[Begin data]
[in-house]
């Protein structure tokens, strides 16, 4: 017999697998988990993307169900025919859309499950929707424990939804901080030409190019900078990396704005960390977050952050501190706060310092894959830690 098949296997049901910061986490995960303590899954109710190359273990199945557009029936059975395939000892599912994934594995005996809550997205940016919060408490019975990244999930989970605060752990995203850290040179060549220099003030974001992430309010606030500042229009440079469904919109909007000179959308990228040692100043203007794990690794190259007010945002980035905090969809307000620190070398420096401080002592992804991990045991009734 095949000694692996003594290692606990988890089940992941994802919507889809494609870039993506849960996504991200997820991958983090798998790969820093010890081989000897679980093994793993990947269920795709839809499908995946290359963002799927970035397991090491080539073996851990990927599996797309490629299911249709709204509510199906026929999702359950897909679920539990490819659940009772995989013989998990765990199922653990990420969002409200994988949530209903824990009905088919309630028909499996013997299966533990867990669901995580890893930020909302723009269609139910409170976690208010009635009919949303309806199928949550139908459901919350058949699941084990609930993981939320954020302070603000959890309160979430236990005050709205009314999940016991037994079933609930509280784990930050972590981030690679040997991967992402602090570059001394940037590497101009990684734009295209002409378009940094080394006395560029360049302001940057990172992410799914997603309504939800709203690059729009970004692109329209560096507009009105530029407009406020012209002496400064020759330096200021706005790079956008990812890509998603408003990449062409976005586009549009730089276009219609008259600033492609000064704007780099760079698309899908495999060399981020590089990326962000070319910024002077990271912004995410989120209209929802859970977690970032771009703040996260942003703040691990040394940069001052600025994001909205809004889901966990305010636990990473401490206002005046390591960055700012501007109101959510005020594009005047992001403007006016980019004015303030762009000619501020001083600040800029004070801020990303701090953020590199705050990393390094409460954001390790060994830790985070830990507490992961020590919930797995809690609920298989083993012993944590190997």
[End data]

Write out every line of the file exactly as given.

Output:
[in-house]
């Protein structure tokens, strides 16, 4: 017999697998988990993307169900025919859309499950929707424990939804901080030409190019900078990396704005960390977050952050501190706060310092894959830690 098949296997049901910061986490995960303590899954109710190359273990199945557009029936059975395939000892599912994934594995005996809550997205940016919060408490019975990244999930989970605060752990995203850290040179060549220099003030974001992430309010606030500042229009440079469904919109909007000179959308990228040692100043203007794990690794190259007010945002980035905090969809307000620190070398420096401080002592992804991990045991009734 095949000694692996003594290692606990988890089940992941994802919507889809494609870039993506849960996504991200997820991958983090798998790969820093010890081989000897679980093994793993990947269920795709839809499908995946290359963002799927970035397991090491080539073996851990990927599996797309490629299911249709709204509510199906026929999702359950897909679920539990490819659940009772995989013989998990765990199922653990990420969002409200994988949530209903824990009905088919309630028909499996013997299966533990867990669901995580890893930020909302723009269609139910409170976690208010009635009919949303309806199928949550139908459901919350058949699941084990609930993981939320954020302070603000959890309160979430236990005050709205009314999940016991037994079933609930509280784990930050972590981030690679040997991967992402602090570059001394940037590497101009990684734009295209002409378009940094080394006395560029360049302001940057990172992410799914997603309504939800709203690059729009970004692109329209560096507009009105530029407009406020012209002496400064020759330096200021706005790079956008990812890509998603408003990449062409976005586009549009730089276009219609008259600033492609000064704007780099760079698309899908495999060399981020590089990326962000070319910024002077990271912004995410989120209209929802859970977690970032771009703040996260942003703040691990040394940069001052600025994001909205809004889901966990305010636990990473401490206002005046390591960055700012501007109101959510005020594009005047992001403007006016980019004015303030762009000619501020001083600040800029004070801020990303701090953020590199705050990393390094409460954001390790060994830790985070830990507490992961020590919930797995809690609920298989083993012993944590190997």